I’m not much of a pet person. I had dogs growing up, but wasn’t really into them. We had a few goldfish here and there. But I find animals to be pretty gross in general. And after hatching chicks right here in my own dining room, I vowed we would never have a pet ever again. Never. Ever. I can hardly take care of myself, let alone Beau and four kids. Throw in an animal and something’s gotta give. This summer, that something is Shelly the Turtle.
At my son’s preschool, one lucky member of the class gets to bring the pet turtle home for the summer. I got the call a few days before summer break was going to begin. At first I thought, wow, what are the odds? Turns out, he was the only student that met all the requirements. He has an amazing mom who is such a dedicated and giving and nurturing caregiver. They didn’t actually say that. They didn’t have to. He also happened to be the only member of the class returning next year. Therefore the only one who could actually bring the damn turtle back. I’ve never been more proud.
I had only one pertinent question. How hard is it to kill a turtle? The answer was, extremely hard. I was up for the challenge. The very nice teacher, Miss. Bait, on the other end of the phone, made it sound so easy. You just feed Shelly some lettuce a few times a day and bathe her once a week. But she didn’t stop there. She went on to tell me how great it would be for my little guy and his self-esteem. When he returned to school in August with the class turtle he would be the big man on campus. He’d be the envy of all. All the kids would want to be friends with the kid who got to take the turtle home for the summer. I find myself questioning the real importance of self-esteem and having friends since Shelly’s arrival. Miss. Bait got me. She got me good. She has unloaded this turtle before.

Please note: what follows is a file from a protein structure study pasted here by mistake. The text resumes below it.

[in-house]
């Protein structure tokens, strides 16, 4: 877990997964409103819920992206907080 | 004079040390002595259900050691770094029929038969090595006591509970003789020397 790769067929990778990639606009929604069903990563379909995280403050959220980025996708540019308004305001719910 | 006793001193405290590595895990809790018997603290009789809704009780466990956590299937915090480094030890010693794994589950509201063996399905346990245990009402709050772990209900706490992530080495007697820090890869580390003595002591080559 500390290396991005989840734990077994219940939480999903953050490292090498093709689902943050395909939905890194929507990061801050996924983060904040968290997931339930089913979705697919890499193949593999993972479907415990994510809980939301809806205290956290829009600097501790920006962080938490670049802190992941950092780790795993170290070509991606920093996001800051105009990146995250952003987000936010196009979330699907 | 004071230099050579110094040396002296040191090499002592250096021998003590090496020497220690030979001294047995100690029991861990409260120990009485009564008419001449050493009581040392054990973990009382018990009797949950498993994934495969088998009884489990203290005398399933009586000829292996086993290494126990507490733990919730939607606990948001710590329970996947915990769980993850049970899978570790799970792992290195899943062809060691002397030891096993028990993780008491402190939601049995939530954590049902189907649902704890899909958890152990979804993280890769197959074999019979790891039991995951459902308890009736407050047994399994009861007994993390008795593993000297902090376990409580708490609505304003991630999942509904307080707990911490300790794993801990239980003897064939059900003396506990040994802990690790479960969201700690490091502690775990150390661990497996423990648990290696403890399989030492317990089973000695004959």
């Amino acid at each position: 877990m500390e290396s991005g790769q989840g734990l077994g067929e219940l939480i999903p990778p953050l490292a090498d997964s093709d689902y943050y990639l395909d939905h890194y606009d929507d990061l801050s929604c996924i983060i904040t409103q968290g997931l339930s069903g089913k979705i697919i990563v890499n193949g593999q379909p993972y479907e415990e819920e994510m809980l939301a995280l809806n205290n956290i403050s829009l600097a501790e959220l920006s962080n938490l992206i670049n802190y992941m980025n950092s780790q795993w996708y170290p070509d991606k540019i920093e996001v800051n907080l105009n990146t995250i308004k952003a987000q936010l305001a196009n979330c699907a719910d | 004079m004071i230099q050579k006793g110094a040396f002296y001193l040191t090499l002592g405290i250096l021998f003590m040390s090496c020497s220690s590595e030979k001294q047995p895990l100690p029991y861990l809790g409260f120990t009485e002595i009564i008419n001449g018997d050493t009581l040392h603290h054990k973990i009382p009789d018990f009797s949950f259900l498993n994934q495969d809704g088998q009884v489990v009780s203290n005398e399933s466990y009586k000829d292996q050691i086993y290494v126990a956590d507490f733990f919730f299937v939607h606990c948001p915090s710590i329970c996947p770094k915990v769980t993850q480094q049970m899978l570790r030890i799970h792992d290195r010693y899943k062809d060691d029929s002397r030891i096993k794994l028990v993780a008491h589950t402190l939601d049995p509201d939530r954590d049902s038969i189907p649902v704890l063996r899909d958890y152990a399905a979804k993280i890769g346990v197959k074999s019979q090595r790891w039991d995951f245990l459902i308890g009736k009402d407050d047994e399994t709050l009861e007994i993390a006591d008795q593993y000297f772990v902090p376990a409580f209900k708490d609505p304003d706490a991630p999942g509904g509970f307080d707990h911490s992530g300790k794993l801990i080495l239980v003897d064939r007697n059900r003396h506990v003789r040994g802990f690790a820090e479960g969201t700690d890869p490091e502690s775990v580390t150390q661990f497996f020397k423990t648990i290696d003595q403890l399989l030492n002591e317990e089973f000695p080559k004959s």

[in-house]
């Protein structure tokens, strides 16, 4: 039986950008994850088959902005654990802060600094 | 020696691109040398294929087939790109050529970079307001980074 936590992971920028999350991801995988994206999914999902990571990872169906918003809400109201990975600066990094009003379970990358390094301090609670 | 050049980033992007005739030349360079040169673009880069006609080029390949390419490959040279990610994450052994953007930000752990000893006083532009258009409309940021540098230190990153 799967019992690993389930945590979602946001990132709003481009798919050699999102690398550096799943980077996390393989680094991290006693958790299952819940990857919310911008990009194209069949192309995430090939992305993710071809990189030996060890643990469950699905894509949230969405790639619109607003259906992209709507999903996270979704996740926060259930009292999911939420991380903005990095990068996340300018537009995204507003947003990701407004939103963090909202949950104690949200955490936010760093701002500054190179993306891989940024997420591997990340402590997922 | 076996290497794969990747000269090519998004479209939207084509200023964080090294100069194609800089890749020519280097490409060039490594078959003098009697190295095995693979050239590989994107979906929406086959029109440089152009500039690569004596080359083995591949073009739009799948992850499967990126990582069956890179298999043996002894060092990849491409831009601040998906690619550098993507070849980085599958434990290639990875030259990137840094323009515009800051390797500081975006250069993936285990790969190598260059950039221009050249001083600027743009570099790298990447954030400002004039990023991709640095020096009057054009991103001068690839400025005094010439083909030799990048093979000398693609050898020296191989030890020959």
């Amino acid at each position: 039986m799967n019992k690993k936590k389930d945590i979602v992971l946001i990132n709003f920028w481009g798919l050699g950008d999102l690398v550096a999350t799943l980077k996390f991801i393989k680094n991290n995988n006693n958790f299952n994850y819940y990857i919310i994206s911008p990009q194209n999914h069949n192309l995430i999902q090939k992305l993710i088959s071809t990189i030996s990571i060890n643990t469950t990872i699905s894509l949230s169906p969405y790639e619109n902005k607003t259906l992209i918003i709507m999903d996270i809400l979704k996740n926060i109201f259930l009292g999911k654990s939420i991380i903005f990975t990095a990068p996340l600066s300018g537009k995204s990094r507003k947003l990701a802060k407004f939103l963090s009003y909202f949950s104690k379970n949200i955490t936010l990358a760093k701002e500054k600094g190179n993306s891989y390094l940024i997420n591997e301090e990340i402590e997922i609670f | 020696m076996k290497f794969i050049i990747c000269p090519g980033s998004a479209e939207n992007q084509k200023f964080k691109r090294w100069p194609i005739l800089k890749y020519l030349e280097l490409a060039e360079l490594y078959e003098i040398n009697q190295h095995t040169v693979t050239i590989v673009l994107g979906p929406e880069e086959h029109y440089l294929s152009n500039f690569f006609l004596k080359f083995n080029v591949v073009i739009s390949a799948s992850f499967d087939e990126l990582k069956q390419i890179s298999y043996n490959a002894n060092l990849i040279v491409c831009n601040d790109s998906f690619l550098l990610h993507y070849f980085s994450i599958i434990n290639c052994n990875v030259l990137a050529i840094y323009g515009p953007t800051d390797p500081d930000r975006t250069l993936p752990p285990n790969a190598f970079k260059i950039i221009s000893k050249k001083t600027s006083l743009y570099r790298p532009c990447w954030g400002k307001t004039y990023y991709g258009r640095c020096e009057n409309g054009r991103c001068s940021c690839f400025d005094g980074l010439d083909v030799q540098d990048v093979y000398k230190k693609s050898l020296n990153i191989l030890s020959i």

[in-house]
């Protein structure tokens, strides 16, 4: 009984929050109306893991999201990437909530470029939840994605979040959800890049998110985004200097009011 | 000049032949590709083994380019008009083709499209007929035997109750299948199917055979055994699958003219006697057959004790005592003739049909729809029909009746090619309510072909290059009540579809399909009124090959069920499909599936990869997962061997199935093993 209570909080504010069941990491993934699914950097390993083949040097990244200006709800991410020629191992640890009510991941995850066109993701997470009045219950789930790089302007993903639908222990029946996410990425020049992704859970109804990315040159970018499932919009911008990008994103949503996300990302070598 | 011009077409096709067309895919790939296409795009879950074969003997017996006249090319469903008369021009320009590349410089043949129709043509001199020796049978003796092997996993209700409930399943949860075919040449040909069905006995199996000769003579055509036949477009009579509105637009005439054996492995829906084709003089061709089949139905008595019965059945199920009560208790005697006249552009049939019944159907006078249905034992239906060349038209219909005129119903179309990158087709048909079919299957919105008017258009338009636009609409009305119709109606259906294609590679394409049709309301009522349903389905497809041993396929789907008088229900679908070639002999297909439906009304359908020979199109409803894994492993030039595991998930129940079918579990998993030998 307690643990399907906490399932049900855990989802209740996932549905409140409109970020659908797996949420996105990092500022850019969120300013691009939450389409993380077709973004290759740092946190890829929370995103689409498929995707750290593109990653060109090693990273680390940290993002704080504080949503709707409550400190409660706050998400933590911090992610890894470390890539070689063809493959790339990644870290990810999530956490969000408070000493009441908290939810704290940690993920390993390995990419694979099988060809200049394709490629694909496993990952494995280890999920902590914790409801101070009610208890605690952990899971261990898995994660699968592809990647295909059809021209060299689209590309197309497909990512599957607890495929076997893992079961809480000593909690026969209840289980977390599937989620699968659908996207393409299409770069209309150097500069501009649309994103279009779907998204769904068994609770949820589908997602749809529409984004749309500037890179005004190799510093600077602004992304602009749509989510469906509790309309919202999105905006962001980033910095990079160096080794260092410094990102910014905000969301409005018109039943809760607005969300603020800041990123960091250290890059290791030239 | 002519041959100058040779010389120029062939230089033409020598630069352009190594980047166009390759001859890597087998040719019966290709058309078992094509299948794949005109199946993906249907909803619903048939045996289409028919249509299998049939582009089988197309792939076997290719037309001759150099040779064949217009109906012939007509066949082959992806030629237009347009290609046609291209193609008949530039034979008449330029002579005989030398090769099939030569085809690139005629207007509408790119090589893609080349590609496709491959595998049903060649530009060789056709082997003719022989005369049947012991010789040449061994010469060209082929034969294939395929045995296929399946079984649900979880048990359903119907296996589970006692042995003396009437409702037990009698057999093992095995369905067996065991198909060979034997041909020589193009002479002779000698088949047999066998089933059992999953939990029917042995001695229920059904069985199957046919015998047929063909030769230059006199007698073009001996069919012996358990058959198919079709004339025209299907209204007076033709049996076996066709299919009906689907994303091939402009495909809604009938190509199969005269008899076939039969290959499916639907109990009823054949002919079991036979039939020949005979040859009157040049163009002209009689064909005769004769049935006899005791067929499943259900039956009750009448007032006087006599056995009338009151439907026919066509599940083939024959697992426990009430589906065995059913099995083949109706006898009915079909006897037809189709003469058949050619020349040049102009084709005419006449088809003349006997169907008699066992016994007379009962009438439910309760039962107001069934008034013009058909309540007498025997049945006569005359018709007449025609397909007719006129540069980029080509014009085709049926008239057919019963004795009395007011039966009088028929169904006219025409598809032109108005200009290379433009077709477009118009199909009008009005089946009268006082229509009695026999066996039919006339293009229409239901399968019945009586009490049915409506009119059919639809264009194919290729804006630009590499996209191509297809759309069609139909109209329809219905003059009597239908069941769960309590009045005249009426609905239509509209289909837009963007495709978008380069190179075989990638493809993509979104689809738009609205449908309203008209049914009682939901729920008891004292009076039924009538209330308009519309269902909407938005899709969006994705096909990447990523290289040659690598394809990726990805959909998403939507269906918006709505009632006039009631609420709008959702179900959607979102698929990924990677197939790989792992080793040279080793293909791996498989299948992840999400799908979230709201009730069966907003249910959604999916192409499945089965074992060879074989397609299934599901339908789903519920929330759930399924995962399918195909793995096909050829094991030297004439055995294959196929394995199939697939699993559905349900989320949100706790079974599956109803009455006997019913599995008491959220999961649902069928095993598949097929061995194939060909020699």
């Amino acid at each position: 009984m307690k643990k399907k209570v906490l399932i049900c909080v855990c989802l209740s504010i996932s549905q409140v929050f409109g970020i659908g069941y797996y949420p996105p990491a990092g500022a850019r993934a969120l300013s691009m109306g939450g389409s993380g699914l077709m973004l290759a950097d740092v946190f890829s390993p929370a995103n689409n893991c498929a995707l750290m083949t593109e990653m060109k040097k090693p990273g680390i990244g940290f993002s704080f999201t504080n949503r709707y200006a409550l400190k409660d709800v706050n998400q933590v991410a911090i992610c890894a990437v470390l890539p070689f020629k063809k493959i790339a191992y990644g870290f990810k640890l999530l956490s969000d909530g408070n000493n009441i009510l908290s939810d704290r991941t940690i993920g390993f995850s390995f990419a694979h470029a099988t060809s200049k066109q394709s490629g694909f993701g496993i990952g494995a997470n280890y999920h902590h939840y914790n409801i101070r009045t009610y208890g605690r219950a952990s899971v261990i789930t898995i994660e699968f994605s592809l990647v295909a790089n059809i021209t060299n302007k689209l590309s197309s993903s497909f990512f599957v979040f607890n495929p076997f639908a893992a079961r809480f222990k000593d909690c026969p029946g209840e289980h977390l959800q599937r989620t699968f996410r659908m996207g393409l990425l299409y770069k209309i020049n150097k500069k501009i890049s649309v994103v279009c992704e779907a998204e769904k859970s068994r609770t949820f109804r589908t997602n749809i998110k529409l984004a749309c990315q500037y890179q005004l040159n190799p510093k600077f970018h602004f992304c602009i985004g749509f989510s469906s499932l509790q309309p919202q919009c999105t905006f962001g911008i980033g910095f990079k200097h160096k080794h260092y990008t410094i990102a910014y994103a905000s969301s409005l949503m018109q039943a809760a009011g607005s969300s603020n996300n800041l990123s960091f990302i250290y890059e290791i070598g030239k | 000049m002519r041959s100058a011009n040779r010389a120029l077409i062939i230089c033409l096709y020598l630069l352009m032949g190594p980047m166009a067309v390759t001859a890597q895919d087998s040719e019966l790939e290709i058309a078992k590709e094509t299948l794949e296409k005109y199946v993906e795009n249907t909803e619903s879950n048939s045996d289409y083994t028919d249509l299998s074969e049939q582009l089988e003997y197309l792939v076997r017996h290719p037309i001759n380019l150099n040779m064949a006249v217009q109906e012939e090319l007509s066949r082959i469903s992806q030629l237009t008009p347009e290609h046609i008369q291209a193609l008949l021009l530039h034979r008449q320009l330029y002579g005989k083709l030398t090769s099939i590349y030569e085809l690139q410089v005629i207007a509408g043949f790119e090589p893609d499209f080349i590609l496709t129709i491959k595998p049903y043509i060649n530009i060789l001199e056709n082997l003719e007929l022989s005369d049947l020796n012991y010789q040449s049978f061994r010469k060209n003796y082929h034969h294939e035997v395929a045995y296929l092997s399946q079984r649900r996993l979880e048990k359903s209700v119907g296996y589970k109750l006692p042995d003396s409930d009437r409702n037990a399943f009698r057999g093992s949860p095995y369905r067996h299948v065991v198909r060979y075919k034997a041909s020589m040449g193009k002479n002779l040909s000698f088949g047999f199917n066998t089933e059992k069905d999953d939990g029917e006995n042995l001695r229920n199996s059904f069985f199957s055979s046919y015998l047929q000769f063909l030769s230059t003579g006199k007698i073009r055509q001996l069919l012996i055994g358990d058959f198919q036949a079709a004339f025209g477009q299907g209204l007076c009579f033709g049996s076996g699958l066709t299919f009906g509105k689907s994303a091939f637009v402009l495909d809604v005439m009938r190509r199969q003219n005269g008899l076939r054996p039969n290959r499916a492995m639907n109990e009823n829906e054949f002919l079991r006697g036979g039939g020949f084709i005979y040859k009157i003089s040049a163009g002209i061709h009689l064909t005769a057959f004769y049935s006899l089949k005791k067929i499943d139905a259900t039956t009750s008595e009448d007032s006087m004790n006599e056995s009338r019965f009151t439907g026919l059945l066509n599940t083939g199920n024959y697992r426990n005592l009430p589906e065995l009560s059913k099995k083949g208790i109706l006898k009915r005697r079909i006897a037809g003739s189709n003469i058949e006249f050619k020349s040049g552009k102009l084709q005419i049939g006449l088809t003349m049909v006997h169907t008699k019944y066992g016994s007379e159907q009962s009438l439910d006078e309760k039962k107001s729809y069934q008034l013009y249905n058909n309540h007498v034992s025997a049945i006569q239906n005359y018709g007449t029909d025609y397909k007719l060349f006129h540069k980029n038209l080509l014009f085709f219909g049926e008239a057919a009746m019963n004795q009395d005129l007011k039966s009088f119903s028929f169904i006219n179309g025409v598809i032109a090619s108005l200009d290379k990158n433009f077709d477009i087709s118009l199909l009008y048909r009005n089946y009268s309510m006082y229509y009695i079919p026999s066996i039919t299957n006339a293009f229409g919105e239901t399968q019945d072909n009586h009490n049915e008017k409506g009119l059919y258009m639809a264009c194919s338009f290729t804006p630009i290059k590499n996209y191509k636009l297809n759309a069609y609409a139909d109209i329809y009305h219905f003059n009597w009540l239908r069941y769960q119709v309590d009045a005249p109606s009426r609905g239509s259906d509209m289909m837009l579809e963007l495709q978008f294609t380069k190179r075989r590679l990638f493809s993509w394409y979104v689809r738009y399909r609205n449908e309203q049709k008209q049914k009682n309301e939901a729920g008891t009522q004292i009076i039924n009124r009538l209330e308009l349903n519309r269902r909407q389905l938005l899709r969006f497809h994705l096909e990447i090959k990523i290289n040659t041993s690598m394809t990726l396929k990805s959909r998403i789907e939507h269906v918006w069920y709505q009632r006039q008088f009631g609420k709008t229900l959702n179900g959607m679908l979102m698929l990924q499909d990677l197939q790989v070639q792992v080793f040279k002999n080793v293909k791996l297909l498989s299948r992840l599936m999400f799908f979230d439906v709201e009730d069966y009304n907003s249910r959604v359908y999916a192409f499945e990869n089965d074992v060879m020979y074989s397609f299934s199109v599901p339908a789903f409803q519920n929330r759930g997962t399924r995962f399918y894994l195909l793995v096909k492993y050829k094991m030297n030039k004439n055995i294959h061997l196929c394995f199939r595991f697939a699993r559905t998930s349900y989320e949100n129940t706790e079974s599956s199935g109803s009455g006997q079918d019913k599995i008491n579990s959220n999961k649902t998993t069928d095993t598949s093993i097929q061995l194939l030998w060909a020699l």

Shelly moved in the day before we left for vacation. Well now what in the hell are we going to do with this Godforsaken tortoise for ten days? Because I’ll be damned if we are taking this creature on the road. Luckily our neighbor, Senise, is an animal lover and volunteered to take Shelly for us. I knew Shelly was in good hands and didn’t think of her once the entire trip. But then we got home and back to the reality of caring for a herbivore. It’s not nearly as fun as it sounds.
Shelly made herself comfy right there on the dining room table. The kids were so excited. For about the first ten minutes. About nine minutes and sixty seconds longer than I was excited. I bought a head of lettuce and threw her some leaves every now and again. But then came bath day. I’m out. I wipe enough butts, thankyouverymuch. You see, Shelly the turtle takes care of business only once a week while in a container of water. What a lady. Sounds like a job for Beau.
Like everything that happens in my life, I will consider this a lesson learned. The next time my phone rings and it shows a school number, I will ignore the call like it’s the people from VISA. If it’s a real emergency they will call one of the other ten numbers on the list. I just hope Shelly lives to see the first day of school. I wonder what kind of self-esteem my son would have from carrying back an empty box that read RIP Shelly? Let’s just hope we don’t have to find out.